7 Considerations When Evaluating BYOD (Bring Your Own Device) Implementation

BYOD (Bring Your Own Device) is here to stay and the consumerization of IT is staggering to say the least! When checking the latest IDC figures one can only wonder about the mobile revolution and its consequences within the social enterprise! According to IDC, 2Q2012 worldwide smartphones vendors shipped more than 150 million devices; the battle ground remains between Samsung and its wonderful Galaxy III with roughly 33% market shares [50 million devices shipped] & Apple with 17% of the market [26 million devices shipped]. Nokia’s market shares are dwindling like snow melting in the sun as the Finish vendor went down from 8.21% [Q112] to 6,7% [Q212] market shares with 10 million units being shipped.

The PC era is not dead but somewhat losing ground to the new virtual workplace necessary today for the Y generation mobile workforce in need of agility, flexibility and above all remote access to company data, apps & software. Rolling out a successful BYOD strategy is tricky but if you are looking for resources remember all the main vendors are providing ample white paper as well as case studies when it comes to implementing a ratified BYOD strategy and policy within your own premises.

1. Get the right foundation with C-Level involvement

Let’s bear in mind that our traditional PC/Notebook workstation is not fully fitted to the mobile environment unfolding in front of us and no BYOD policy template is available since requirements and corporate priorities need to be defined on a one to one basis. It is of the utmost importance to require C-Level involvement and support right of the bat and have your BYOD architect closely work with IT, HR, Legal departments in order to establish the right foundation. This is also a wonderful opportunity to consider more data stewardship towards your traditional PC & Notebook workstations.

2. Assess carefully your present legacy policies, type of mobile device involved and practices

Heavily consider MDM (Mobile Device Management) IT oversight & support. We all like our freedom but let’s face it folks, security and responsibility is mandatory if mobility is to allow us comfortable and secure remote company data access! Take a solid inventory of all the present devices in use including platforms, OS, privately or company owned, data used and access technology available such as Wi-Fi, VPN, Bluetooth, cellular or bridge to workstation.

3. Find out from your end-users what their real needs are

Remember your end-users should become your strongest advocates when it comes to a successful BYOD strategy and policy implementation, so get them onboard early and find out about their genuine company needs especially from those who are mobile or work remotely! Bear in mind workplace, geography, authentication, mobile apps, mobile device ownership and expected level of support.

4. Establish a clear and ratified BYOD platform support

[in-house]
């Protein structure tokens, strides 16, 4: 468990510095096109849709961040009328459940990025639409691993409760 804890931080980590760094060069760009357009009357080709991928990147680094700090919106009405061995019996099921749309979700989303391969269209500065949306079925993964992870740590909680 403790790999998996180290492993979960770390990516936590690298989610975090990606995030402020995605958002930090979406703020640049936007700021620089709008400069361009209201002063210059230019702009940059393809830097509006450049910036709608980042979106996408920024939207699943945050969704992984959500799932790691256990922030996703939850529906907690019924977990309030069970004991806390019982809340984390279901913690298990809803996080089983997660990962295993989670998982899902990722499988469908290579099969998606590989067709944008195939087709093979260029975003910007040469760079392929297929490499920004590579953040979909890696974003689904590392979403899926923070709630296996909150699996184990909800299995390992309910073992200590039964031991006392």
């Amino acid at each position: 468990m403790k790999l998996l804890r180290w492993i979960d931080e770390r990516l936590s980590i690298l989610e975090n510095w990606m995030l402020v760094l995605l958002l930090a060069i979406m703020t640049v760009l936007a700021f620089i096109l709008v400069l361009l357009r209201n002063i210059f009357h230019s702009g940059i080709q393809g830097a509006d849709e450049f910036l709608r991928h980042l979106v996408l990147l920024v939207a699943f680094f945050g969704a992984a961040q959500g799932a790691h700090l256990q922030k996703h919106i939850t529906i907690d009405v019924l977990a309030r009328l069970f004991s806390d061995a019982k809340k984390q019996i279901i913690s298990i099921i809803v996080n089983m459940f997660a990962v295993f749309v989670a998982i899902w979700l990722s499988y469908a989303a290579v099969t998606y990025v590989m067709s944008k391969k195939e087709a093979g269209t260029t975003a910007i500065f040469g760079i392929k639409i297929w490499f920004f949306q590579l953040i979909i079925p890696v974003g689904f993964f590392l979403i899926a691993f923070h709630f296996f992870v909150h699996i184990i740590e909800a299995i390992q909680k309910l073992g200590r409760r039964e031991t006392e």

Which OS & devices types are you considering? What is end-users support for both company and privately owned devices going to be like? How can we expect IT to give the required level and quality of service if suddenly faced with devices they have not considered in the first place?

5. Chose carefully your Mobile Device Management (MDM) tools and technologies

MDM tools can help your company define device access compliance thanks to a choice of onsite or cloud-based supervision. Consider user authentication for both device and services login whether in your corporate network or in the cloud. Secure Web Gateways (SWGs) will help your BYOD program into monitoring possible malware, fraud or leakage threats!  Bear in mind the growing array of apps. Consider future app development and private app store for managing and distributing apps endorsed by your company and include a Mobile Application Management (MAM) program while you are at it. MEAP (Mobile Enterprise Application Platform) also need to be reviewed and considered. MEAPs address the difficulties of developing mobile software by managing the diversity of devices, networks and user groups at the time of deployment and throughout the mobile solution’s lifecycle.

6. Review the content of your BYOD policy

Define HR and IT’s responsibilities and liability. Describe BYOD hardware, software, OS and apps administration management including data encryption for sensitive data, loss and theft responsibilities, authentication and pins. Define lock and wipe features and make sure your employees are informed about this very specific policy as soon as you hire them! Limit sensitive system access to servers via VPN and Gartner even recommends “wiping and rebuilding when returning from trips to high-risk countries.

7. Ratify your preliminary BYOD policy

This should be the first preliminary document handed out to employees and signed by them and their respective supervisor before usage including definitions of BYOD, responsibilities for companies and privately owned devices, user liability. Carefully chose a limited amount of users and test the policy 4 weeks long. With the help and comments of the participants redefine and review areas that need improvement and refine your policy until a second test rollout can be started again.

What difficulties are you encountering when planning a BYOD strategy? What are the challenges your company is facing? Let us know and we will include your suggestions and ideas in upcoming articles.

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